More options become visible if we click on this little arrow head pointing up
A network consists in entities and their relations. This is what we just visualized. Yet, the properties of these entities remain invisible.
For instance: the characters in the novel "Les Misérables" are male or female. Are males more likely to be connected to males, or females? Just looking at the network in Gephi, we can’t tell.
Now, we will see how to make this property ("Gender") visible.
We will color the nodes based on their gender. To do that, we select
Gender in the
There are a number of issues with the result we get:
the network is too big or too small, it is hard to read
the labels of the characters overlap
the size of the labels might be too big / small
the links are sometimes too large
Let’s fix these issues.
either we use the "scaling" parameter of the layout, as we have seen here.
or the scale is fine, it is just that we need to zoom it or out. Use the scrolling wheel of your mouse, and right click to move the network.
In the layout panel, choose "Label Adjust" or "Noverlap": these layouts will move the nodes just so that the Labels stop overlapping:
Don’t forget to click on "Run" to apply these layouts.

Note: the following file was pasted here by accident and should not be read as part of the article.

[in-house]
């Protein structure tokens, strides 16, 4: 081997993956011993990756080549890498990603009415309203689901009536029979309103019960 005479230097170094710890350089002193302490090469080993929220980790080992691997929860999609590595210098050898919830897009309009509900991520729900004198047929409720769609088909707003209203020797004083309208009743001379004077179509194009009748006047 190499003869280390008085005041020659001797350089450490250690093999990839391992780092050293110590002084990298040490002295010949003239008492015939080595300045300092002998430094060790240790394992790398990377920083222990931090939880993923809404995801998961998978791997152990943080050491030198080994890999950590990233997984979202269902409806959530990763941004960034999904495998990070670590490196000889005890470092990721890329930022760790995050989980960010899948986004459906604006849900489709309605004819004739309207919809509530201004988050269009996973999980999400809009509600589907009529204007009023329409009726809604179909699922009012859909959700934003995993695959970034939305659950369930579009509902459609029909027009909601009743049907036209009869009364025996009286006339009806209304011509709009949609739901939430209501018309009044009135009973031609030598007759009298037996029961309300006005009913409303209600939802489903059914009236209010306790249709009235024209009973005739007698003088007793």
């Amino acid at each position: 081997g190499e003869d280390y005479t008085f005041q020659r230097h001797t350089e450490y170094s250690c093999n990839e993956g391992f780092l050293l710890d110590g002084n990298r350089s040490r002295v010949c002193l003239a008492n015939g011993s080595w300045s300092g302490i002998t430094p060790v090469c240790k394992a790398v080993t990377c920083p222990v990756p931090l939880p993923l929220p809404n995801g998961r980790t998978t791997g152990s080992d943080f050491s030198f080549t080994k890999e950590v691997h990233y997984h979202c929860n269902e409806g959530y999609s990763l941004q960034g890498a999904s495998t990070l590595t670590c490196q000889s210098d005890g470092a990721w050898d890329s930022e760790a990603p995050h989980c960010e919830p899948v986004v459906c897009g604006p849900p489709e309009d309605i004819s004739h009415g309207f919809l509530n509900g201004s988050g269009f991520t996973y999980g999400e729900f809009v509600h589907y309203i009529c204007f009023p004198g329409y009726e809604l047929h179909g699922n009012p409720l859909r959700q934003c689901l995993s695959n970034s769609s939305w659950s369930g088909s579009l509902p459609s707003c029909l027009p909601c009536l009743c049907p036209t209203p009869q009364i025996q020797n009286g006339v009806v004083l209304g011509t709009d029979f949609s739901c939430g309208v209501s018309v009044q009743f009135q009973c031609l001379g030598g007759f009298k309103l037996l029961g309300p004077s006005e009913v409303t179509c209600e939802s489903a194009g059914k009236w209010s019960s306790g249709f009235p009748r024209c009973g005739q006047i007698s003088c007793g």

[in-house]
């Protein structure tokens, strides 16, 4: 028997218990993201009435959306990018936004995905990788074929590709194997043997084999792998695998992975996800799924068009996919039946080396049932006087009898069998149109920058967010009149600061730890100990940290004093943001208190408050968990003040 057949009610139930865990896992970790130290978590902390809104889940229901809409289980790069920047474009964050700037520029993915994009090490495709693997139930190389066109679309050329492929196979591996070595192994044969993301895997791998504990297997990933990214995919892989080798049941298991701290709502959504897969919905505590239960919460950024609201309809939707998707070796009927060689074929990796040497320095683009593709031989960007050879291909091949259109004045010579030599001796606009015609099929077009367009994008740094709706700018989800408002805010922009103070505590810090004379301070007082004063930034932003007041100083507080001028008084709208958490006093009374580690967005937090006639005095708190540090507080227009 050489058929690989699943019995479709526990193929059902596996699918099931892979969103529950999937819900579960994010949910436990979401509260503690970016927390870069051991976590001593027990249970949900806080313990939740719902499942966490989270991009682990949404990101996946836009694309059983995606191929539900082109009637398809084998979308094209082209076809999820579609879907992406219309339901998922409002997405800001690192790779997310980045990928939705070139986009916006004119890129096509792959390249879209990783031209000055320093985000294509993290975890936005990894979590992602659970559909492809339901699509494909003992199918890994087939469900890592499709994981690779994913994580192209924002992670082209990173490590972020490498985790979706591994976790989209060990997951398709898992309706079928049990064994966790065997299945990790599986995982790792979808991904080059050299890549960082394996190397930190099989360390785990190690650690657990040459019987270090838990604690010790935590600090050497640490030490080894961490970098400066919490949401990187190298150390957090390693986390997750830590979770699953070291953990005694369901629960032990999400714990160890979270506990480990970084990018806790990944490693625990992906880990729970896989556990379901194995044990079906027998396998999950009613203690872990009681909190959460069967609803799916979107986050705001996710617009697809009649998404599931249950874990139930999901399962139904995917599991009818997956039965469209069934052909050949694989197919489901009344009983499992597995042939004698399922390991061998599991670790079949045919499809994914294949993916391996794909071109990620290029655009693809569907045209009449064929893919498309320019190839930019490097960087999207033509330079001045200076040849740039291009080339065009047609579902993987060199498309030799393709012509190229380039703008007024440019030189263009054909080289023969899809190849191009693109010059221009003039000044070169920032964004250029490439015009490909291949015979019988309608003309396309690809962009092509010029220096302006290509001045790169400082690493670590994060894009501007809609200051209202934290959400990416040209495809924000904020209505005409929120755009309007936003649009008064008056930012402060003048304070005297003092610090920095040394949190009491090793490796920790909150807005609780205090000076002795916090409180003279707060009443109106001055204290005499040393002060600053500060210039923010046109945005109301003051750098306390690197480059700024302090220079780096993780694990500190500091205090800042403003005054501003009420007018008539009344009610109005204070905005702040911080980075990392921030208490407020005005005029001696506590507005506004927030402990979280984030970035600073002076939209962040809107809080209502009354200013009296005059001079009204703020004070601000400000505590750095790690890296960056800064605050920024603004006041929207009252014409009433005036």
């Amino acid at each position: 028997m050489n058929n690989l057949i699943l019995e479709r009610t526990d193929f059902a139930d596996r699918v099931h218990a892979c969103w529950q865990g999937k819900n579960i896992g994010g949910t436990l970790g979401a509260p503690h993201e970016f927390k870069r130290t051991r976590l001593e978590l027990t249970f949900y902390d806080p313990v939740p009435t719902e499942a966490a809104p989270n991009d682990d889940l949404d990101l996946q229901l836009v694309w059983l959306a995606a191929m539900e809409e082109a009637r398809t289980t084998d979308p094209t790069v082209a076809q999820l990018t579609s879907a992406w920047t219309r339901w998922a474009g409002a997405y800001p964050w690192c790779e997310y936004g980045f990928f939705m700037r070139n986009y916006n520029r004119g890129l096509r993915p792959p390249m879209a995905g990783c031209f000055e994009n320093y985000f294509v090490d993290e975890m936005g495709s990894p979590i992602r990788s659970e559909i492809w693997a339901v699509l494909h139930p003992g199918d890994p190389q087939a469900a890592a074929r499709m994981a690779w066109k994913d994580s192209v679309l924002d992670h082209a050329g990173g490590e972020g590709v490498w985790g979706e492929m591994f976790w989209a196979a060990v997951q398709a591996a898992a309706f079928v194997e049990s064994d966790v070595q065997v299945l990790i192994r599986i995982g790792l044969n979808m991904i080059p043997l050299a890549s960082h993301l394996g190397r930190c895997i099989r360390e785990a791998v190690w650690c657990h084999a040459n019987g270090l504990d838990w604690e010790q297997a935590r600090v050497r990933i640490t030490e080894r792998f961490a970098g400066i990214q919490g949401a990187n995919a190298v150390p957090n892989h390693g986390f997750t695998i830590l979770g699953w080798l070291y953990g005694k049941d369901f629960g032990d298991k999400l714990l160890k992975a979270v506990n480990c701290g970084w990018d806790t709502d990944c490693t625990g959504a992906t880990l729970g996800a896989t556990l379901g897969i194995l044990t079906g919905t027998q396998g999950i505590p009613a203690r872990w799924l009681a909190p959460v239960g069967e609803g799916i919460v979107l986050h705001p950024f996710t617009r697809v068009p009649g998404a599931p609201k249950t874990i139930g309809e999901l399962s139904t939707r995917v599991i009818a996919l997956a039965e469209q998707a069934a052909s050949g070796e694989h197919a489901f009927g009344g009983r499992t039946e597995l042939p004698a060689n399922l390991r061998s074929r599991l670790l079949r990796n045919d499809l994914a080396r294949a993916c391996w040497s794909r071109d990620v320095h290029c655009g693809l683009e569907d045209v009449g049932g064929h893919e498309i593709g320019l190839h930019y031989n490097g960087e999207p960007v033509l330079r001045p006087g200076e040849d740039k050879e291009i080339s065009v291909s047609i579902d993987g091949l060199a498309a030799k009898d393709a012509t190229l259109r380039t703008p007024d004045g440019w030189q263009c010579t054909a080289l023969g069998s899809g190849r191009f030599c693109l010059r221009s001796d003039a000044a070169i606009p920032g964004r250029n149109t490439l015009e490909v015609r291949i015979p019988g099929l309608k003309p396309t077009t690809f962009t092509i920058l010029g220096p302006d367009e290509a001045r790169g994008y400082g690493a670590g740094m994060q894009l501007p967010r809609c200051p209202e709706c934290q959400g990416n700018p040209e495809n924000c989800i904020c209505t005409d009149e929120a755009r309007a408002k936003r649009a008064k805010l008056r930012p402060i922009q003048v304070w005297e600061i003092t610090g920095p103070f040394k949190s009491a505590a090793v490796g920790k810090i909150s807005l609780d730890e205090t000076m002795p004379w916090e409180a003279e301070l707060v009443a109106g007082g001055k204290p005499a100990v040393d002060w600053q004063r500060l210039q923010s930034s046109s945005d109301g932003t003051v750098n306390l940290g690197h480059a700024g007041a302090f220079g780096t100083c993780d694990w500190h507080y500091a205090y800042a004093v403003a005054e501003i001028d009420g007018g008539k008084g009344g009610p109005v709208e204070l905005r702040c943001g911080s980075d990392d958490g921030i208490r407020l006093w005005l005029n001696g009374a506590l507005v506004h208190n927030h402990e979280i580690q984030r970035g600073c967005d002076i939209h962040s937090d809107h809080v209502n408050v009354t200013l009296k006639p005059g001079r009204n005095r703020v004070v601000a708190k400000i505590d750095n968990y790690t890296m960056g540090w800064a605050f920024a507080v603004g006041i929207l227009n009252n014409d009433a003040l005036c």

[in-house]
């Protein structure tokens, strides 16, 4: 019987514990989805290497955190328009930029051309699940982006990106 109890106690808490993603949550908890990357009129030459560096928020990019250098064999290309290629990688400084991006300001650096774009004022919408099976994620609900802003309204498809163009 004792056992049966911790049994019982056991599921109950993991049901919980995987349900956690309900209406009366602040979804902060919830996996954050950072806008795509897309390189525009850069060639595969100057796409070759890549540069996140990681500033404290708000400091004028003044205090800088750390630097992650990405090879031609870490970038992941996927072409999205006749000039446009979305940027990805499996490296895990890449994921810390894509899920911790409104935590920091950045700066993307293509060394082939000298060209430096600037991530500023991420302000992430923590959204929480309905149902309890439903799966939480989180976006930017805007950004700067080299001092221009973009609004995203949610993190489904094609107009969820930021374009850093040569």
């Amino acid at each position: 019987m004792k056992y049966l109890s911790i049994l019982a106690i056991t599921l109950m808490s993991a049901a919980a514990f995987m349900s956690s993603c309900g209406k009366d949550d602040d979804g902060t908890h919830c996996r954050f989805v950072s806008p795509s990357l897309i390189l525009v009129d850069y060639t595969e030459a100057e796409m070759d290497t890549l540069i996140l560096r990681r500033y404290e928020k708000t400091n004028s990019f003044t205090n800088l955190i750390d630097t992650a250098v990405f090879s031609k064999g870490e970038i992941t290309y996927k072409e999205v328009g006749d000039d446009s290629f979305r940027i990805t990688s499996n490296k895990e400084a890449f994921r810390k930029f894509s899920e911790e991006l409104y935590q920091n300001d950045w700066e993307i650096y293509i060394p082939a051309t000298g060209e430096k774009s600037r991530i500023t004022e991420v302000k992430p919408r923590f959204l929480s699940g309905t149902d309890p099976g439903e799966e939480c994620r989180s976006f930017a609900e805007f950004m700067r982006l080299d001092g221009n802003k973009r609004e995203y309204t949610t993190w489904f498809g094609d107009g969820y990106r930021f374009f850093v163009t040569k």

Open the bottom panel of Gephi by clicking on tiny arrow head (1). Then select "nodes" (2), then move the slider (3).
"Centrality" is a very good metrics to first get an idea of a network. What does centrality mean? Intuitively, we understand that a "central" node will probably sit in the middle of the network. But how to measure that "scientifically", so that we have an objective confirmation of our visual impression?
There are several ways, all equally interesting.
We can measure
degree centrality. "Degree" is the technical term for "number of connections that a node has".
degree centrality just means that the most central node is the node which has the most connections. Simple!
Another measure is
betweenness centrality. This one is more tricky.
First, you have to imagine what is a
path from node A to node B is a chain of nodes, the road if you will, that you have to traverse to go from A to B.
shortest path from A to B is the quickest road from A to B: the path that has the smallest number of nodes between A and B.
A node which is on many shortest paths is "between" many nodes. And when you realize it, it is a very intuitive sense of what it means to "be central". These nodes have a high
Gephi computes it for you. Find "Network diameter" in the statistics panel and click "run":
This will open a window with parameters (explained in a more advanced tutorials). Click "OK":
A report window opens (also explained in a other tutorials). Close it.
Now we can visualize this information.